Blog: 3 Years After Big Article 370 Move, How Kashmir Has Changed


Jammu and Kashmir is observing the three-year anniversary of abrogation of its special constitutional status via Article 370, and the bifurcation and downgrading of the state into two union territories.

During the last three years, one thing that stands out is the handling, by Prime Minister Narendra Modi’s government, of the curse of stone-pelting and frequent shutdowns in Kashmir.

It’s after almost three decades that schools are functioning without being forced to shut due to hartal calls by separatist groups. Schools in Kashmir have opened since March this year after remaining shut for nearly three years due to long curfews, the security situation and Covid-19 restrictions.

You can move around the town and countryside in Kashmir without fear of being caught in stone-pelting. The mob violence had made every place unsafe. Even mosques were not spared. Srinagar’s historic Jamia Masjid was turned into a weekly theatre of stone-pelting. So much so a police officer was lynched to death in the mosque premises on a sacred night of the Islamic calendar.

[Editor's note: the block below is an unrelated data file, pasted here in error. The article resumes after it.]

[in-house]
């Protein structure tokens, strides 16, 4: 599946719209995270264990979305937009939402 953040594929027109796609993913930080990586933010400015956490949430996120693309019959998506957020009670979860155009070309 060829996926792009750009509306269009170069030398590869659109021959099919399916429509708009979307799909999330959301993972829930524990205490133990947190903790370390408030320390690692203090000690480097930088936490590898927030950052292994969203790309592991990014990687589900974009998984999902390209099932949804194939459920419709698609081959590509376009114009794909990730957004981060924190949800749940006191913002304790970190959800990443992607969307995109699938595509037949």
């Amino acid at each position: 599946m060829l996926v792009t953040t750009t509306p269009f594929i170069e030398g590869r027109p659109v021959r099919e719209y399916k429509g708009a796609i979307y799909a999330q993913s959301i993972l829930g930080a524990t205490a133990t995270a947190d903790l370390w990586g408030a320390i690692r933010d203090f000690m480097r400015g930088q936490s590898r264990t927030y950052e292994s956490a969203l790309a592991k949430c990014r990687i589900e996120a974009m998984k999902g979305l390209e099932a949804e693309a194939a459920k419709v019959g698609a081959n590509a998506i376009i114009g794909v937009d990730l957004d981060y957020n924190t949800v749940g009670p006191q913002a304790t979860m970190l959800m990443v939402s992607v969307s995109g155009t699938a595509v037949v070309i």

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Policemen at the wreath-laying ceremony for DSP Ayub Pandith in Srinagar

It seems that era is over. Now, even a mere slogan is landing people in jail under the stringent Public Safety Act and the anti-terrorist law UAPA.

Separatist leaders, whose entire political capital was based on a number of shutdown calls and protests, have been pushed into oblivion.

But this is one side of a very complex problem. The fear of the gun has become more profound and militancy has gone underground like never before. No one knows who is a militant and who next will surface with a pistol or AK-47 rifle.

Since May 12, when Rahul Bhat, a Kashmiri Pandit employee, was killed while at work at a government office in Budgam, over 5,000 Kashmiri Pandit government employees are not showing up at work due to fear. These Pandits had returned to the Valley as part of the Prime Minister’s employment package since 2010. Most of them have returned to Hindu-majority Jammu, where they had migrated in 1990 after being driven out of the Valley.